The power of place

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House in San Diego by Daly Genik

They say you are what you eat. I get that. But you also are where you live whether it be an ornate Victorian or a sparse glass box. Not that you’re going to move into a Queen Anne and suddenly start speaking with a bad English accent, drink tea and develop peculiarly prudish morals in direct contrast to how you lived your life in the public eye for the previous 20 years, although that would explain a lot about Madonna.

The influence of place is more subtle than that but no less profound.

For example, a wall in my front entryway at home has a gentle curve to it. I liked it the first time I walked into the house. I like it still. I can’t say exactly what it is about the curve that I find so appealing.  The kids didn’t risk bumping their heads on sharp corners. That was a bonus. But it wasn’t enough to love a wall. And I do sort of love this wall.  It embraces the stairs. It presents the living room with a flourish. And when I am stretched out on the sofa with a book or laptop, the wall stands there looking so darn elegant that I feel my prone position can rightfully be defined as luxuriating as opposed to the plain, old, ordinary, right-angle-wall-induced lazing.

That’s the power of place.

Architects sometimes say how they don’t design space, they create place. Getting to talk to people who think about the world this way makes me happier than a curved wall.

Next week the Department of Architecture at Portland State University presents the third lecture in its series called Placing. Architect Kevin Daly, principal and co-founder of Daly Genik Architects in Los Angeles is up next.  Daly Genik produces environmentally and socially responsive educational, residential and institutional projects — everything from a single-room artist’s studio to an entire campus art center.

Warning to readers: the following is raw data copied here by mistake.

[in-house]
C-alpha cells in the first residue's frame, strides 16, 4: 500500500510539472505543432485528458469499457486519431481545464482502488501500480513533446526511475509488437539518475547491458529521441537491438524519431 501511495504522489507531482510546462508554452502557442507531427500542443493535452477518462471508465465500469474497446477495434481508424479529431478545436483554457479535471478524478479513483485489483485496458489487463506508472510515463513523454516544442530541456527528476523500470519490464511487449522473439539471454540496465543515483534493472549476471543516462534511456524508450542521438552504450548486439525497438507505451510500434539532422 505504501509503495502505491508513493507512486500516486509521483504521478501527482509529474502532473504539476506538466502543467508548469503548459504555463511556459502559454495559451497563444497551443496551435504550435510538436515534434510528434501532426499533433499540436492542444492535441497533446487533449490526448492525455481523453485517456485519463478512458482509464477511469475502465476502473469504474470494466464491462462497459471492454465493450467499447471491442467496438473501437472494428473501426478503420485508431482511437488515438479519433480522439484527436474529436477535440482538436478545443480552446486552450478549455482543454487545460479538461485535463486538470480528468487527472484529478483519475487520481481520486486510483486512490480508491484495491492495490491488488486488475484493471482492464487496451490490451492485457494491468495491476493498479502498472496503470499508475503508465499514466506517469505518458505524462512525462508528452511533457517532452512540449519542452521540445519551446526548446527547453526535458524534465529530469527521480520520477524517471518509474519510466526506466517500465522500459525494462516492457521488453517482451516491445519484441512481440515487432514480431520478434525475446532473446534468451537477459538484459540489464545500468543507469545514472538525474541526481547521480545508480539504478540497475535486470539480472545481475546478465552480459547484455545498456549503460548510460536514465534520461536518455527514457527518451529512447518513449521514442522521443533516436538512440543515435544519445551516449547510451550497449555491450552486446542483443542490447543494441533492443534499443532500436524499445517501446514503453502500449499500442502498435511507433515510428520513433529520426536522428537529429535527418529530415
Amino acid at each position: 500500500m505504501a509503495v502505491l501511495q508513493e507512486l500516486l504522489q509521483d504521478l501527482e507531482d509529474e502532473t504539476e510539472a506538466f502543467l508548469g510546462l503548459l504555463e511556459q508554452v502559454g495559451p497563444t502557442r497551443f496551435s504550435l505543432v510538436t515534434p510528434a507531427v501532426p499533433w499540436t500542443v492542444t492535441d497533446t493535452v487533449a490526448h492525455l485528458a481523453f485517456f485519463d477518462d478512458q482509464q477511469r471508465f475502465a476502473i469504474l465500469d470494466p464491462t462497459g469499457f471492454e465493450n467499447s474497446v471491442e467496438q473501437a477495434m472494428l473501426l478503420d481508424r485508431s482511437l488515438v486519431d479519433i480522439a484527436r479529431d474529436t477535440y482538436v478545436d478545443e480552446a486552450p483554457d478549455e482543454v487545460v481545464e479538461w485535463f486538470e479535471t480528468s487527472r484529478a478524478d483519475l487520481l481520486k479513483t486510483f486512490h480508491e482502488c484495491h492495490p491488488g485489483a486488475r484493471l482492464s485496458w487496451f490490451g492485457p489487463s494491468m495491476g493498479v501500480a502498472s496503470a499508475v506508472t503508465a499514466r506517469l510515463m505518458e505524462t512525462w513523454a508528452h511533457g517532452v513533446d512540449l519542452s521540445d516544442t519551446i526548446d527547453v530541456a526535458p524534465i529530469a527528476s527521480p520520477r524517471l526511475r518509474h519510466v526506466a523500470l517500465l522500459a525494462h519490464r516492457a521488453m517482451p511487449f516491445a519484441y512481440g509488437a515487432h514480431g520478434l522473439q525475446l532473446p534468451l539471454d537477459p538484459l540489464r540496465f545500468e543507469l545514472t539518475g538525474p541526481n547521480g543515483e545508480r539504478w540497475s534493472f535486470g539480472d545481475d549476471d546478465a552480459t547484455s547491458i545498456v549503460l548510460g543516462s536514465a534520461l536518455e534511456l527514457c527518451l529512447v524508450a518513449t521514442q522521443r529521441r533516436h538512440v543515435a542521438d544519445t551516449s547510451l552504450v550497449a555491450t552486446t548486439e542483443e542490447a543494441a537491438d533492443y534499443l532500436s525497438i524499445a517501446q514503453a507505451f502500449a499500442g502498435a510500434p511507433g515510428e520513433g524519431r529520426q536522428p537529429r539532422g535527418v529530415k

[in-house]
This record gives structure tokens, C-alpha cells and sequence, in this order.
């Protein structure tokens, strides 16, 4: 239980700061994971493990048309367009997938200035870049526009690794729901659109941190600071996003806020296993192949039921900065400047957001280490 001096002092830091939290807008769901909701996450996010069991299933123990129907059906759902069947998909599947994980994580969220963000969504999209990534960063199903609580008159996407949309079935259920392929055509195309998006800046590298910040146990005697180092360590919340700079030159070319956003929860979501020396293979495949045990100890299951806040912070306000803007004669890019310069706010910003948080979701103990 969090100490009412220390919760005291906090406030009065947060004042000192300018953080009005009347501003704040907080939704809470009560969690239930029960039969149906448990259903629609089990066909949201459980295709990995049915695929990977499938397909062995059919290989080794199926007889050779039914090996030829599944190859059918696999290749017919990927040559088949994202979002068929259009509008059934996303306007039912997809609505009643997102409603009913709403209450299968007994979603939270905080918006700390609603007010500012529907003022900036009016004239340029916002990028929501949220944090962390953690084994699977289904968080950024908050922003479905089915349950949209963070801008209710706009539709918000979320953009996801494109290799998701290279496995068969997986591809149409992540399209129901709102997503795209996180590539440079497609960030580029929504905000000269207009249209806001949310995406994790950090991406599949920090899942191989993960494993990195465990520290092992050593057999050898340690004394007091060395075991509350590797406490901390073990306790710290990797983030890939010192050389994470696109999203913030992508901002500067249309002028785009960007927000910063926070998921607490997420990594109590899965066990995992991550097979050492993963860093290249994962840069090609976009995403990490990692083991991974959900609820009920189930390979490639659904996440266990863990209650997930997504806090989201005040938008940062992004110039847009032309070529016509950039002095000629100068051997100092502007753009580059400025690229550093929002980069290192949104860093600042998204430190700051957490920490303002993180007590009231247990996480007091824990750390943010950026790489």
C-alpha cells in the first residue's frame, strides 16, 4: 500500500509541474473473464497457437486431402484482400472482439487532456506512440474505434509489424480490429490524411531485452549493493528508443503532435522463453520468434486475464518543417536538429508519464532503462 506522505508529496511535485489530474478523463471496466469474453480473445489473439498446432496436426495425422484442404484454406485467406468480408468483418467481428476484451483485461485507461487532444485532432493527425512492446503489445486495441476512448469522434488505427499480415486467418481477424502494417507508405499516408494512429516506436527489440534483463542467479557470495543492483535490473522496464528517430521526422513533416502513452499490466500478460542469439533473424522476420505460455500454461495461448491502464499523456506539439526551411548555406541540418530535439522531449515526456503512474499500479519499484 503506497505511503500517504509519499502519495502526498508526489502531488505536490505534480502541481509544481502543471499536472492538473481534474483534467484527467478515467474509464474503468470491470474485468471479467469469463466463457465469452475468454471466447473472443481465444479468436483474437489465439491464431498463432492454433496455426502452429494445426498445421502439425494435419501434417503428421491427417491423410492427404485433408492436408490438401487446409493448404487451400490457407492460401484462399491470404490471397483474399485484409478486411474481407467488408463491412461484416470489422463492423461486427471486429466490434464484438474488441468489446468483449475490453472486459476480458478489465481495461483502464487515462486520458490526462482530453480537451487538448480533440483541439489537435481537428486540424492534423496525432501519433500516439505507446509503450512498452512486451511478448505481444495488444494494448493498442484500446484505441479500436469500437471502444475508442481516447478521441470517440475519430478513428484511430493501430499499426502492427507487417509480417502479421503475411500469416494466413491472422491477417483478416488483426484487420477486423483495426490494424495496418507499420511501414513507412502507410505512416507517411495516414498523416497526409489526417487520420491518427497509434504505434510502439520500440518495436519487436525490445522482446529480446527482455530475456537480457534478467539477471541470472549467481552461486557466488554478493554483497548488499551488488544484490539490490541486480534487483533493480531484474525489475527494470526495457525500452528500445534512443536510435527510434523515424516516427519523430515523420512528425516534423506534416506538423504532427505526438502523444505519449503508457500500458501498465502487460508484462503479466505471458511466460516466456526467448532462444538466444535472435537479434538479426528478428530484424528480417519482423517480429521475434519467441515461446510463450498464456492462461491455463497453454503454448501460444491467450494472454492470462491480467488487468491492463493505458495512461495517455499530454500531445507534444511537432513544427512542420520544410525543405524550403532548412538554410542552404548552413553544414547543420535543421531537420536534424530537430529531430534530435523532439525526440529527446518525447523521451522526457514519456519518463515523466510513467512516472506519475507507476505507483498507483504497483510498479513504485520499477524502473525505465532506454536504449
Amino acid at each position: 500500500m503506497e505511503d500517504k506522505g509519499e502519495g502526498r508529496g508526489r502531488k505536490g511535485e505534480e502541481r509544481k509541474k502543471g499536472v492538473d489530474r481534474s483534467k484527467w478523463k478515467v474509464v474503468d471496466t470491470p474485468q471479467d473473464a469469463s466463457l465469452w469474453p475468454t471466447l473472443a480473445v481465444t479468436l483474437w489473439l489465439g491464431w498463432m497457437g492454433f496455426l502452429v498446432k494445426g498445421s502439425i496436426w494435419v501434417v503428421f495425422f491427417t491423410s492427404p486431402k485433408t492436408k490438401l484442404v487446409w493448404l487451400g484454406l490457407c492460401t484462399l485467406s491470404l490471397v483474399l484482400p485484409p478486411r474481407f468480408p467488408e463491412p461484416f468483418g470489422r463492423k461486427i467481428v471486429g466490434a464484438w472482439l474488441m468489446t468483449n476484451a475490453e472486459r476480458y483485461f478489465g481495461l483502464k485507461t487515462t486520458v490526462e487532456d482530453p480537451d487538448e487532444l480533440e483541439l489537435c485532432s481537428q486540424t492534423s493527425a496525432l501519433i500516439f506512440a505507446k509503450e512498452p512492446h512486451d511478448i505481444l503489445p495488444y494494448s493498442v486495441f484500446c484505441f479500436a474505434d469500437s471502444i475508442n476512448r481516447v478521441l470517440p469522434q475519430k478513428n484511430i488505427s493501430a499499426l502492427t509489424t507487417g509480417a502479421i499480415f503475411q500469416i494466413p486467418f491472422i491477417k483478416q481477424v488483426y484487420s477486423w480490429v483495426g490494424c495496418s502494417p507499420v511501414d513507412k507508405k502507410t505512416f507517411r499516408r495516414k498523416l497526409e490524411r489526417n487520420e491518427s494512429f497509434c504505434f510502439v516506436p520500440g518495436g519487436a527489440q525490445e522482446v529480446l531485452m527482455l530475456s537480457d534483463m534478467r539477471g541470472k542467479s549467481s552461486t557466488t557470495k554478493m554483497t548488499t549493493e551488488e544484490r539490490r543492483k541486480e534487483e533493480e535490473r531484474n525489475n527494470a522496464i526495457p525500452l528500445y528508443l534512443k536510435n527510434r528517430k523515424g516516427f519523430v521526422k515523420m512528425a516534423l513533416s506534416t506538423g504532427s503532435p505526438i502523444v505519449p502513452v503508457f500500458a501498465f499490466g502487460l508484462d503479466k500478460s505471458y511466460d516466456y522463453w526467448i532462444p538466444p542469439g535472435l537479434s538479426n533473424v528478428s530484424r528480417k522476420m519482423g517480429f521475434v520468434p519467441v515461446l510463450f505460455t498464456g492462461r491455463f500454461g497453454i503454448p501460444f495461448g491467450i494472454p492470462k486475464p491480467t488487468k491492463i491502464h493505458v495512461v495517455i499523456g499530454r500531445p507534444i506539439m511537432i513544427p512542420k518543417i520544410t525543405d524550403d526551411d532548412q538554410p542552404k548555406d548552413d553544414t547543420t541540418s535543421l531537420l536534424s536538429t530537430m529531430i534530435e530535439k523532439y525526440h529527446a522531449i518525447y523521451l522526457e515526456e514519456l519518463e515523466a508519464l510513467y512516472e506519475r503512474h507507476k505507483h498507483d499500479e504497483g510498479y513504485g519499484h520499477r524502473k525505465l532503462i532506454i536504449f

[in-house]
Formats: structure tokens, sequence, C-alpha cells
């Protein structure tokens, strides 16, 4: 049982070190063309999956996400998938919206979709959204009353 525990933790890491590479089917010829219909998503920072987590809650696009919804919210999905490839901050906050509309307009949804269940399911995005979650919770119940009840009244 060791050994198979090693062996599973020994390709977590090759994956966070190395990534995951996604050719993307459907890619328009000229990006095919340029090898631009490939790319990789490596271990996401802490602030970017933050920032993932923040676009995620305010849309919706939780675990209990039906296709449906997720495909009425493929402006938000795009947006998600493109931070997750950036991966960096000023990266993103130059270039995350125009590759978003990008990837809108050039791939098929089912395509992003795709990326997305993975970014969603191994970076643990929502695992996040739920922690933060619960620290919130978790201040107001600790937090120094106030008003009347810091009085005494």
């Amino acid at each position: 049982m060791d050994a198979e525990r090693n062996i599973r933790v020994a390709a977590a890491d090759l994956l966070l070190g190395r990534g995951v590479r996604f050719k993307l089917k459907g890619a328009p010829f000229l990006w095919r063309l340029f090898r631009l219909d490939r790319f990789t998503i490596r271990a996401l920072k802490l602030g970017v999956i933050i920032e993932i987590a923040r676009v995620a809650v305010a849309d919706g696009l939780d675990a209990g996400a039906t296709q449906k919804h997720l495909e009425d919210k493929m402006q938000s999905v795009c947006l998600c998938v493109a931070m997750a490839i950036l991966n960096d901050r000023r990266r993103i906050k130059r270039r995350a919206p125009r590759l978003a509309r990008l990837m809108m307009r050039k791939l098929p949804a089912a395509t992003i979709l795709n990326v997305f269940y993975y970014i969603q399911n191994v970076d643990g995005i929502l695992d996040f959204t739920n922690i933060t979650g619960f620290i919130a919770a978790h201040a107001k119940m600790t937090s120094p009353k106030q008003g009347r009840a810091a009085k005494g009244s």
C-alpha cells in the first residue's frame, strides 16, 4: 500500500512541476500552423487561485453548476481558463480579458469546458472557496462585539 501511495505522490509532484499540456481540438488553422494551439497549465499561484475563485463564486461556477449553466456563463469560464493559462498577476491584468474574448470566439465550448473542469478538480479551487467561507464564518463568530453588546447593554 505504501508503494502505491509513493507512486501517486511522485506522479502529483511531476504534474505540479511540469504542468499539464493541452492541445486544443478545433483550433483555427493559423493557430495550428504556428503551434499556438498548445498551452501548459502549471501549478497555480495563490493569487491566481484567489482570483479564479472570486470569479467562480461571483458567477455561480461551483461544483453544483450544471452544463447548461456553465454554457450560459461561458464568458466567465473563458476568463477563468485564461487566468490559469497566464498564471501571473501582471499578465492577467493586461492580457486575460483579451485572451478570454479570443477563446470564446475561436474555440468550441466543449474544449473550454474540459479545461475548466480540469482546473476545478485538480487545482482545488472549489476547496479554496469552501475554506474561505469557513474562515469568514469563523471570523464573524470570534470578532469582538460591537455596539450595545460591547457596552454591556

Daly also serves as a lecturer for the UCLA Architecture and Urban Design program so probably knows how to keep a room engaged while tackling, according to the lecture series information, “the ways in which the active processes of sitting, locating, positioning and placing things and people in the world are conceived and embodied in their work.” There is no admission fee to attend the lecture, which starts at 6 p.m. I think this makes it the happy hour of thought-provoking conversation.

If you can’t find a seat,  you can always stand in back and hold up a wall.

Placing Lecture Series

6pm, Thursday, Feb. 7,

PSU Shattuck Hall Annex (at SW Broadway and Hall Street), Portland

Vivian McInerny is managing editor of Oregon Home magazine.